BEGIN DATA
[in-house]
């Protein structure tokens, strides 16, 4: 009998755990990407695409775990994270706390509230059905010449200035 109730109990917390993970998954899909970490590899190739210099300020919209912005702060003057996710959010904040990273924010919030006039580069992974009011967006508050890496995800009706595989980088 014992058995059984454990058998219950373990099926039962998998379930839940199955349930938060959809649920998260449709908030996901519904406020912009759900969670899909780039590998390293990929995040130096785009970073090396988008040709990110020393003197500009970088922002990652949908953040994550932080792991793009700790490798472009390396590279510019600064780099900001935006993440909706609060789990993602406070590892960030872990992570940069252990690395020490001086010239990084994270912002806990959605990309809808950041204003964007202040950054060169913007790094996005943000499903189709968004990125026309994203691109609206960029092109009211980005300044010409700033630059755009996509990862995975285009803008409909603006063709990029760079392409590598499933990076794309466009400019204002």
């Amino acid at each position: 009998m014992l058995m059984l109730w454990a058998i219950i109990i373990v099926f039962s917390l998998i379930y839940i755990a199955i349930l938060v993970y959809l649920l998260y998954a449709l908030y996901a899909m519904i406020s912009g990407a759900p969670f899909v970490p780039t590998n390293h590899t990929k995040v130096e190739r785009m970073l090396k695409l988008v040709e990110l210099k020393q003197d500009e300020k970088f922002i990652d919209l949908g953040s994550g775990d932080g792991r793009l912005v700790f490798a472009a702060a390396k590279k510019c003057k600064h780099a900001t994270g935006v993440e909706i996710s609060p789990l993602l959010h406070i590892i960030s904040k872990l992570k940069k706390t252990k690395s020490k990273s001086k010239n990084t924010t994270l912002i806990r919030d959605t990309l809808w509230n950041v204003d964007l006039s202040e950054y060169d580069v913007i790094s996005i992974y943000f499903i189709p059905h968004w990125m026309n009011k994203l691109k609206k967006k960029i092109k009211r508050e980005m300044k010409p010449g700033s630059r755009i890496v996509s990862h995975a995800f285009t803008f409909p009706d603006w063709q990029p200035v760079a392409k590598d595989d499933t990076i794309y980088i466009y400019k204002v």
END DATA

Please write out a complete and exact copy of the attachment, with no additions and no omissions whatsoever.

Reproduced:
[in-house]
């Protein structure tokens, strides 16, 4: 009998755990990407695409775990994270706390509230059905010449200035 109730109990917390993970998954899909970490590899190739210099300020919209912005702060003057996710959010904040990273924010919030006039580069992974009011967006508050890496995800009706595989980088 014992058995059984454990058998219950373990099926039962998998379930839940199955349930938060959809649920998260449709908030996901519904406020912009759900969670899909780039590998390293990929995040130096785009970073090396988008040709990110020393003197500009970088922002990652949908953040994550932080792991793009700790490798472009390396590279510019600064780099900001935006993440909706609060789990993602406070590892960030872990992570940069252990690395020490001086010239990084994270912002806990959605990309809808950041204003964007202040950054060169913007790094996005943000499903189709968004990125026309994203691109609206960029092109009211980005300044010409700033630059755009996509990862995975285009803008409909603006063709990029760079392409590598499933990076794309466009400019204002």
């Amino acid at each position: 009998m014992l058995m059984l109730w454990a058998i219950i109990i373990v099926f039962s917390l998998i379930y839940i755990a199955i349930l938060v993970y959809l649920l998260y998954a449709l908030y996901a899909m519904i406020s912009g990407a759900p969670f899909v970490p780039t590998n390293h590899t990929k995040v130096e190739r785009m970073l090396k695409l988008v040709e990110l210099k020393q003197d500009e300020k970088f922002i990652d919209l949908g953040s994550g775990d932080g792991r793009l912005v700790f490798a472009a702060a390396k590279k510019c003057k600064h780099a900001t994270g935006v993440e909706i996710s609060p789990l993602l959010h406070i590892i960030s904040k872990l992570k940069k706390t252990k690395s020490k990273s001086k010239n990084t924010t994270l912002i806990r919030d959605t990309l809808w509230n950041v204003d964007l006039s202040e950054y060169d580069v913007i790094s996005i992974y943000f499903i189709p059905h968004w990125m026309n009011k994203l691109k609206k967006k960029i092109k009211r508050e980005m300044k010409p010449g700033s630059r755009i890496v996509s990862h995975a995800f285009t803008f409909p009706d603006w063709q990029p200035v760079a392409k590598d595989d499933t990076i794309y980088i466009y400019k204002v």